What you describe (having std_logic_vectors everywhere and casting locally) works perfectly, but is perhaps more dangerous (you have to decide/remember locally if the std_logic_vector is representing a signed or unsigned). I prefer to have dedicated subtypes to remind me for each signal type what it is: the range and (un)signedness. Whenever I need to go from 'apples' to 'oranges' I'm forced to think if and how they are compatible. This is an extra type safety. After all, that's why VHDL/ADA are strongly typed languages: to avoid mistakes.
My reasoning is simple and coherent: if it's an array of std_logics that represent a number without sign bit, don't use std_logic_vector but unsigned. Because that's exactly what unsigned was meant for. The same reasoning applies for signed. That way the entire meaning of the vector is contained in the type of the signal. This benefits readability and understandability.
Furthermore, there are some nice functions like "resize()" that work on signed and unsigned, and automatically take care of '0' or sign bit extension depending on the parameter type.
http://www.eda.org/rassp/vhdl/guidelines/1164qrc.pdf has a nice compact overview of the numeric_std library. Please throw away page 2 of that PDF, those are all vendorspecific packages, not IEEE.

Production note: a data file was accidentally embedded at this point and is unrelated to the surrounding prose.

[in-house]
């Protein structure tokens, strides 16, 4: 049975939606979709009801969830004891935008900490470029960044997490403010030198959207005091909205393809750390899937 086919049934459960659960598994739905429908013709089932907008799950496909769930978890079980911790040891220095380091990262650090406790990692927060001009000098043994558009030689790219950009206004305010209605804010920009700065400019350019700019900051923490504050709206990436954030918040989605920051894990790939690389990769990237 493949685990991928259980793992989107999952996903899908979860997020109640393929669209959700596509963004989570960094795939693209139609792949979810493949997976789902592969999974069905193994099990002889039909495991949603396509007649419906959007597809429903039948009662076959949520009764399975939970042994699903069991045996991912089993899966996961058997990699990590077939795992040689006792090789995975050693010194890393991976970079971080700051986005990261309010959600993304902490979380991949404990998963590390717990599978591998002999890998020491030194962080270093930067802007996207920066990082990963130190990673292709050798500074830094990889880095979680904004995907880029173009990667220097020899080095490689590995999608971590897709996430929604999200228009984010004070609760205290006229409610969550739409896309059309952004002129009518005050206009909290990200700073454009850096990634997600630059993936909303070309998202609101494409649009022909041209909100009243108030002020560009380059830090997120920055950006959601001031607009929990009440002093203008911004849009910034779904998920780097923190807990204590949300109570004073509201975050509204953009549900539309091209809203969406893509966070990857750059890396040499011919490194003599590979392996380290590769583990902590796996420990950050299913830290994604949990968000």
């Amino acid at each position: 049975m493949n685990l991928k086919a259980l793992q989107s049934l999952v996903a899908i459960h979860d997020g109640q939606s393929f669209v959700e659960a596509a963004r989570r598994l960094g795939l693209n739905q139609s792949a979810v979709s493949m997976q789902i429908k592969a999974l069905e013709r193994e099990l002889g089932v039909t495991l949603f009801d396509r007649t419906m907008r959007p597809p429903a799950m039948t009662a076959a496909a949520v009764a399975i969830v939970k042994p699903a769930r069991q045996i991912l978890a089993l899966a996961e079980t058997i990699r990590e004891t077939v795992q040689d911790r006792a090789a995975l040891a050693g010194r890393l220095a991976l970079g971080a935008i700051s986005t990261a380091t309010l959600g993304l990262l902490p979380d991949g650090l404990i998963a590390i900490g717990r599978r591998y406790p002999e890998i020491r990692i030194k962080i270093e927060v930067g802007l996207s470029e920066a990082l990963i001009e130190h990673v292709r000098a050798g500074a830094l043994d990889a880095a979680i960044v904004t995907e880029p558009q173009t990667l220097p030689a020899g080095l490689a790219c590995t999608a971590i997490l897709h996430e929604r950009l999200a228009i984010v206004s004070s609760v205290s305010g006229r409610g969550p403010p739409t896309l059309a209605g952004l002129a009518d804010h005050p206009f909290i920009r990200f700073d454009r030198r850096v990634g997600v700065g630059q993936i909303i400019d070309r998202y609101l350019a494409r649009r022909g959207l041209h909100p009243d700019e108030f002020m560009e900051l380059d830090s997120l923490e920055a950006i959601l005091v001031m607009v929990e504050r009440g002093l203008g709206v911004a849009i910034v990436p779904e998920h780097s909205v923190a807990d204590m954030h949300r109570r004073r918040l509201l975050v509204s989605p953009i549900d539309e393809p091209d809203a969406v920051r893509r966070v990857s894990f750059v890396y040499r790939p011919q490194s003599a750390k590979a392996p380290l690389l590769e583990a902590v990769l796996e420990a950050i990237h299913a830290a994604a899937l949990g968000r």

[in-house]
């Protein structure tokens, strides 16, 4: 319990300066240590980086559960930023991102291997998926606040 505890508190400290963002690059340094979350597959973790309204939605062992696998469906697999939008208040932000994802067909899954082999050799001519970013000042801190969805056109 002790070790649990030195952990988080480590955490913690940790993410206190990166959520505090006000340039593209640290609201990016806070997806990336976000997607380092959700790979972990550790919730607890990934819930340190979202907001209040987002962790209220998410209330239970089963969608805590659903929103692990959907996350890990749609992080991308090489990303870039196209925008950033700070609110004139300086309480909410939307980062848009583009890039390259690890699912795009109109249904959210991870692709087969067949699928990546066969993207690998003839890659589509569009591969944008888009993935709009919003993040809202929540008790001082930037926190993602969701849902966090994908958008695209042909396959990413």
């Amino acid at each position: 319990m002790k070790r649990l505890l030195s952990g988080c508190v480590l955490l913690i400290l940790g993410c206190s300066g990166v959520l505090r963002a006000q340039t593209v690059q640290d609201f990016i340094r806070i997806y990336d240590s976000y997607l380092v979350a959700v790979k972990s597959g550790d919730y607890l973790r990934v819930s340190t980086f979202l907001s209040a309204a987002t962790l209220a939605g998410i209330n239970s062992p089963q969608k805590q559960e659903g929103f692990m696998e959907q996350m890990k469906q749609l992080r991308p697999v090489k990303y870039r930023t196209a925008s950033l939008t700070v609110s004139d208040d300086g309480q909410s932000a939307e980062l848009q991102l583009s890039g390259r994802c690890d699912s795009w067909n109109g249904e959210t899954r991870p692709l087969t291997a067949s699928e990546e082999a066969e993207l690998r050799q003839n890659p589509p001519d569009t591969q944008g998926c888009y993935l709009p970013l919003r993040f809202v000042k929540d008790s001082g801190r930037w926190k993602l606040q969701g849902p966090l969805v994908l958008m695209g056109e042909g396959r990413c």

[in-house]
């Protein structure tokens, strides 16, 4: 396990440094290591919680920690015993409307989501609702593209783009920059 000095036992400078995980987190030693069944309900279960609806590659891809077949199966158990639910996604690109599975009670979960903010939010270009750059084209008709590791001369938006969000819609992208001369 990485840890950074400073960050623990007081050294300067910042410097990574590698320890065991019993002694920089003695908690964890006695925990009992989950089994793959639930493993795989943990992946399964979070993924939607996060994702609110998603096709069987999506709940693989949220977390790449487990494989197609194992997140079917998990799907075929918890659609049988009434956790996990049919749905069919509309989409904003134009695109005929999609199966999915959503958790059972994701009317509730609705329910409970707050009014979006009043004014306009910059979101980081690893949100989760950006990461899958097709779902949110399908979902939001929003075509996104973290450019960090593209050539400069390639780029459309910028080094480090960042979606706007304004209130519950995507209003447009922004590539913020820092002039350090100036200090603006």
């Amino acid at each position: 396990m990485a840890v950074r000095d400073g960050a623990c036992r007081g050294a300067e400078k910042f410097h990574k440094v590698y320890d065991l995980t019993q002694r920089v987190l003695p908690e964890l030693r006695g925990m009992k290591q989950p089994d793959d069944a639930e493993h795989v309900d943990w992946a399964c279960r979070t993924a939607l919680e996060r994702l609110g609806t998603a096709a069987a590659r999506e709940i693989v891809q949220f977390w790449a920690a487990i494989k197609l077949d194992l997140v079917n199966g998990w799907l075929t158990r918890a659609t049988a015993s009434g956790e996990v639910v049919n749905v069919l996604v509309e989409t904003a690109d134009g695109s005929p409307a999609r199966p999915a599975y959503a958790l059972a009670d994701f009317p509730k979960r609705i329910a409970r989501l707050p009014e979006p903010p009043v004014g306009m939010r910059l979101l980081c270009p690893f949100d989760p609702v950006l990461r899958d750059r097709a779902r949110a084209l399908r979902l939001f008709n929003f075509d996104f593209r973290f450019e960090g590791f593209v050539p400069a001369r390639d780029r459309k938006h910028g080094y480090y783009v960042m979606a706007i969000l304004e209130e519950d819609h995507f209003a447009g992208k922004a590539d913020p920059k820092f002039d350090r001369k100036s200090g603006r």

Little remark: §2.4 "conversion functions" also calls the builtin cast operations (3 first items of §2.4) a "conversion function", this is strictly speaking not correct.

25th June 2008, 14:03 #13
 Join Date
 Jan 2003
 Location
 Cairo/Egypt
 Posts
 1,238
 Helped
 56 / 56
 Points
 10,814
 Level
 24
vhdl conversion
Now, to conclude, it looks to me like I don't need from IEEE except std_logic_1164 and numeric_std .. Am I correct ? those at least are enough for all basic operations ..

25th June 2008, 14:15 #14
 Join Date
 Jun 2002
 Posts
 148
 Helped
 14 / 14
 Points
 3,509
 Level
 13
vhdl conversions
Quite correct.
http://www.cs.umbc.edu/help/VHDL/stdpkg.html
There is an official IEEE.math_real package, but I only use that for testbenches, more specifically for the nice random number functions.
There is also the IEEE.std_logic_textio for testbenches, but hasn't got anything to do with our discussion.
Don't use the signed/unsigned lookalikes from IEEE.std_logic_arith, IEEE.std_logic_signed or IEEE.std_logic_unsigned, these are obsoleted by IEEE.numeric_std.

25th June 2008, 14:15

28th June 2008, 13:55 #15
 Join Date
 Jan 2006
 Location
 chd india
 Posts
 57
 Helped
 3 / 3
 Points
 1,759
 Level
 9
vhdl unsigned vector
hi.
go to conversion function in language templet
+ Post New Thread
Please login